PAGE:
Jade trade in Myanmar
The jade trade in Myanmar consists of the mining, distribution, and manufacture of the variety of jade, called jadeite, which is produced in the nation of Myanmar (Burma). Most of the jadeite mined in Myanmar is not cut for use in the country, instead being transported to other nations, primarily in Asia, for use in jewelry and other products. The jadeite deposits found in Myanmar's northern regions is the highest quality jadeite in the world, considered precious by sources in China going as far back as the 10th century. Today, it is estimated that Myanmar is the origin of upwards of 70% of the world's supply of high-quality jadeite.
Geography of jade deposits
Jadeite in Myanmar is primarily found in the "Jade Tract" located in Lonkin Township in Kachin State in northern Myanmar which encompasses the alluvial region of the Uyu River between the 25th and 26th parallels. Present-day extraction of jade in this region occurs at the Phakant-gyi, Maw Se Za, Tin Tin, and Khansee mines. Khansee is also the only mine that produces Maw Sit Sit, a type of jade. Mines at Tawmao and Hweka are mostly exhausted. From to 1964 to 1981, mining was exclusively an enterprise of the Myanmar government. In 1981, 1985, and 1995, the Gemstone laws were modified to allow increasing private enterprise. In addition to this region, there are also notable mines in the neighboring Sagaing District, near the towns of Nasibon and Natmaw and Hkamti. Sagaing is a district in Myanmar proper, not a part of the ethic Kachin State.
Extraction of jade
Much of the extraction of jade in Myanmar is done by “boulder mining” which consists of removing the “overburden” layer of alluvial material to expose the rocks below, then separating the jade containing rocks and discarding the waste in a river. It is also found as water-worn pebbles in riverbeds. The skin of the boulder varies in thickness depending upon whether it is from the alluvial district or from the surrounding hills. Many of the old practices, mentioned in older books, have long since been abandoned. Now, modern methods are used. At the Maw Ze Sa mine, for example, large boulders are extracted by heavy earth-moving machines and then moved by truck to the nearby river for washing and processing. Since the jade is often encased in stone and cutting into the stone can harm the quality of the jade, a variety of methods were previously used to be employed by miners and merchants to identify jadeite containing stones, including observation for surface coloration, identification of the sound made upon tapping them with metal tools, and feeling of subtle differences in surface adhesion of the rock to skin when in water. These practices have mostly been abandoned. Today, Myanmar Gems Enterprise (MGE) cuts through the whole boulder to reveal pockets of jade (see previous citation).
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Jade holds a significant place in the Chinese culture as it is believed to be a bridge between heaven and hell. This belief stems from the antiquity associated with the gem as well as the virtues of righteousness and knowledge it symbolizes. Jade's virtues, such as fine texture, immense toughness and high hardness, contribute to the high luster and transparency, as well as the durability to withstand a high polish. The Chinese believe that the wearer of jade will be constantly reminded of the strength in resilience and toughness that build one's character. Thus by wearing jade, one is more virtuous by living these values. There is also a popular belief that jade protects the wearer from disasters and guides his/her fortune. For example, jade would break in the eve of a bad event as a warning to the wearer. However, a jade ornament will appear more brilliant and transparent if good fortune lies ahead.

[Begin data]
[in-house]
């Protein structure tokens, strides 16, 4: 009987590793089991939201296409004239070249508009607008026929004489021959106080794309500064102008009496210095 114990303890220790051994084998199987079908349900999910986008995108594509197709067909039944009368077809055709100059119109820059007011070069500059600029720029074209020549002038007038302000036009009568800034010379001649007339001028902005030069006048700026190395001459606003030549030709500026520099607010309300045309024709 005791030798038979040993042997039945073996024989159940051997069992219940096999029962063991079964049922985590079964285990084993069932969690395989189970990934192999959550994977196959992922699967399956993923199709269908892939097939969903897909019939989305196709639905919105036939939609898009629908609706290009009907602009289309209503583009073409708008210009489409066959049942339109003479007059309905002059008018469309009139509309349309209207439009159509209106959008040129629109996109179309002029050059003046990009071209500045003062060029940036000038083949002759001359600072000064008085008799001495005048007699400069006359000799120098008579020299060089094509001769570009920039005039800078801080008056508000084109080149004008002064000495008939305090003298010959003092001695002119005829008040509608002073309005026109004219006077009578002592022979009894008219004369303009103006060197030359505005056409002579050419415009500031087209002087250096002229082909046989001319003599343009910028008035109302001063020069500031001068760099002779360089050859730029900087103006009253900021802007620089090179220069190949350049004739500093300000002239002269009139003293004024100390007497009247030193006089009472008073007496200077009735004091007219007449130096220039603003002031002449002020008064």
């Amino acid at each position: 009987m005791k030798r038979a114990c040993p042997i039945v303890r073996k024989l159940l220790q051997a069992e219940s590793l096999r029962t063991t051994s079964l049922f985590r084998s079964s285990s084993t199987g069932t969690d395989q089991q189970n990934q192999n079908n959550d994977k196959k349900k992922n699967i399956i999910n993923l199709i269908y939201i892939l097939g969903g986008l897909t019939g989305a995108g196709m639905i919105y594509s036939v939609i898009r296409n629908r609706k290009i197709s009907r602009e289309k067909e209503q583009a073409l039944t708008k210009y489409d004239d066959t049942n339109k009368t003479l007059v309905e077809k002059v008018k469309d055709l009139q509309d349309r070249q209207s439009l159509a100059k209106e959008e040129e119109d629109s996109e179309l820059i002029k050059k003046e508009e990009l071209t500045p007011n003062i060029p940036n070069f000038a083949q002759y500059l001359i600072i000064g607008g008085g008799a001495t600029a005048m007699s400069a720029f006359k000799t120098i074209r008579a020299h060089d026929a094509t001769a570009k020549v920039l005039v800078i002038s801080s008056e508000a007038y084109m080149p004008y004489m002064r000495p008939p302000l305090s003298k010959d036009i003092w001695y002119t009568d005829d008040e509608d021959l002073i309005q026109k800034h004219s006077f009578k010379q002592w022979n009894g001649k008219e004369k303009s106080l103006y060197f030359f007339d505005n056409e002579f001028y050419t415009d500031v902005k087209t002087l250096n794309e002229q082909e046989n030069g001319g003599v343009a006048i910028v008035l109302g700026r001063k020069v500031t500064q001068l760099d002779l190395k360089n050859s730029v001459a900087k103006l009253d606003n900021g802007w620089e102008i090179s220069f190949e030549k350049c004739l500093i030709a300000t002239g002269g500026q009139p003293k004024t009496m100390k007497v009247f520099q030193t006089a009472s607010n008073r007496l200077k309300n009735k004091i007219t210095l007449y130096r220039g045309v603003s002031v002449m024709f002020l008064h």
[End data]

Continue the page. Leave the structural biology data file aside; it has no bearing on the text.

It has been suggested that the production of Burmese jadeite might stretch as far back as the Pyu city-states period in Myanmar (roughly third to eighth centuries CE) on relatively small scales. The first indications of long distance trade of the gem begin during the reign of Burma's King Anawratha (1044) to the kingdom of Nancho (present-day Yunnan province) and Beijing in China.The king, being a religious man and believing that the Chinese emperor possessed the relics of Buddha, wished to obtain some relics from the Chinese emperor in exchange for Burmese imperial jade. This pattern of trading jade for other artifacts has existed since then. During the Ming dynasty (1368-1644), jade was traded to China through Yunnan via caravan trade, but no notable pieces from this era are known to exist, as the Ming dynasty was more interested in ceramics. Some of the first jadeite artifacts begin to appear in tombs around this time in China. During subsequent dynasties, particularly during the reign of the Qianlong Emperor (1735–96), there was an explosion of interest in jade from Burma. The Qianlong Emperor went to extraordinary lengths to obtain green jade, and when the Burmese king refused to provide him with tribute, the emperor went to war against Burma. The war was a disaster for the Chinese emperor. His army suffered multiple failures, leading the Qianlong Emperor to say "my finest soldiers were scalded, divided, driven into gullies like cows in a pond. They perished pile on pile. My generals are a joke." The disgraced general Mingjui committed suicide. After this defeat, the Burmese king agreed to a peace treaty, which was signed in 1770 and allowed the export of jade to China. During the reign of Burma's King Mindon (1857–78), the jade trade flourished and expanded. King Mindon allowed the Chinese lapidaries to locate in Mandalay, where they could buy, process, and trade in jade between Burma and China and within Burma. Those lapidaries were expanded and continue to exist to this day.
Based on artifacts recovered in China, the volume of green jade traded through Yunnan increased through the end of the Ming dynasty and the during the beginning of the Qing dynasty. W. Warry, a member of the Chinese Consular Service on an expedition to Burma in 1888 writes the following about the origin of Chinese demand for jade based on local lore.